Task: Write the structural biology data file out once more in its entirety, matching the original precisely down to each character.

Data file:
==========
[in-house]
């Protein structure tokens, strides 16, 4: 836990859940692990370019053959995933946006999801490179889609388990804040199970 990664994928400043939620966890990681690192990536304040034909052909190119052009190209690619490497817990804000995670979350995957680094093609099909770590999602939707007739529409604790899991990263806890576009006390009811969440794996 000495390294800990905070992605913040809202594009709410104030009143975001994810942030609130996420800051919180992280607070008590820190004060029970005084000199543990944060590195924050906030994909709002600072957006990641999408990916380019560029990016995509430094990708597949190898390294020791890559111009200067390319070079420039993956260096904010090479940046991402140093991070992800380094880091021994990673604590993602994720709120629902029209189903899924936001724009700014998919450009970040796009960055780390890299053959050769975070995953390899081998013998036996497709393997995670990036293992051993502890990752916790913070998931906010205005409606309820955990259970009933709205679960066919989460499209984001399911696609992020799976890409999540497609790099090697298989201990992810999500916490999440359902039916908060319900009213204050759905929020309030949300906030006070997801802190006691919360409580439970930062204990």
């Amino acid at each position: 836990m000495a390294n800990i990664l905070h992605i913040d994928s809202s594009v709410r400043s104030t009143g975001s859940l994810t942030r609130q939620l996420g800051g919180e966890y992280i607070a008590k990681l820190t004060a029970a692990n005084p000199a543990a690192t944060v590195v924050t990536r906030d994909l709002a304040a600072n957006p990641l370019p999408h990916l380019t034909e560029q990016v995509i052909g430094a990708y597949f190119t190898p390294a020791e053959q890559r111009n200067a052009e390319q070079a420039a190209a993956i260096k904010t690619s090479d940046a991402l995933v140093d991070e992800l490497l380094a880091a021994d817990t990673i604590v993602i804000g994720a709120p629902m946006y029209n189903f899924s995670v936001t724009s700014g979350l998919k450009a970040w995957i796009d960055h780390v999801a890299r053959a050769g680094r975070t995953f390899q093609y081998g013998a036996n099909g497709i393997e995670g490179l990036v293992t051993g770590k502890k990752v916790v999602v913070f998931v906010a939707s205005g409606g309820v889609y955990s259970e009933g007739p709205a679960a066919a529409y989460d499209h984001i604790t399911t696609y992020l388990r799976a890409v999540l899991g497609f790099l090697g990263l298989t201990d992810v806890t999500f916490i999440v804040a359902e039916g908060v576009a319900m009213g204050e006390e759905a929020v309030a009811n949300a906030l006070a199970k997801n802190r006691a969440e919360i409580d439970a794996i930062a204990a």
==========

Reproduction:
[in-house]
């Protein structure tokens, strides 16, 4: 836990859940692990370019053959995933946006999801490179889609388990804040199970 990664994928400043939620966890990681690192990536304040034909052909190119052009190209690619490497817990804000995670979350995957680094093609099909770590999602939707007739529409604790899991990263806890576009006390009811969440794996 000495390294800990905070992605913040809202594009709410104030009143975001994810942030609130996420800051919180992280607070008590820190004060029970005084000199543990944060590195924050906030994909709002600072957006990641999408990916380019560029990016995509430094990708597949190898390294020791890559111009200067390319070079420039993956260096904010090479940046991402140093991070992800380094880091021994990673604590993602994720709120629902029209189903899924936001724009700014998919450009970040796009960055780390890299053959050769975070995953390899081998013998036996497709393997995670990036293992051993502890990752916790913070998931906010205005409606309820955990259970009933709205679960066919989460499209984001399911696609992020799976890409999540497609790099090697298989201990992810999500916490999440359902039916908060319900009213204050759905929020309030949300906030006070997801802190006691919360409580439970930062204990």
């Amino acid at each position: 836990m000495a390294n800990i990664l905070h992605i913040d994928s809202s594009v709410r400043s104030t009143g975001s859940l994810t942030r609130q939620l996420g800051g919180e966890y992280i607070a008590k990681l820190t004060a029970a692990n005084p000199a543990a690192t944060v590195v924050t990536r906030d994909l709002a304040a600072n957006p990641l370019p999408h990916l380019t034909e560029q990016v995509i052909g430094a990708y597949f190119t190898p390294a020791e053959q890559r111009n200067a052009e390319q070079a420039a190209a993956i260096k904010t690619s090479d940046a991402l995933v140093d991070e992800l490497l380094a880091a021994d817990t990673i604590v993602i804000g994720a709120p629902m946006y029209n189903f899924s995670v936001t724009s700014g979350l998919k450009a970040w995957i796009d960055h780390v999801a890299r053959a050769g680094r975070t995953f390899q093609y081998g013998a036996n099909g497709i393997e995670g490179l990036v293992t051993g770590k502890k990752v916790v999602v913070f998931v906010a939707s205005g409606g309820v889609y955990s259970e009933g007739p709205a679960a066919a529409y989460d499209h984001i604790t399911t696609y992020l388990r799976a890409v999540l899991g497609f790099l090697g990263l298989t201990d992810v806890t999500f916490i999440v804040a359902e039916g908060v576009a319900m009213g204050e006390e759905a929020v309030a009811n949300a906030l006070a199970k997801n802190r006691a969440e919360i409580d439970a794996i930062a204990a």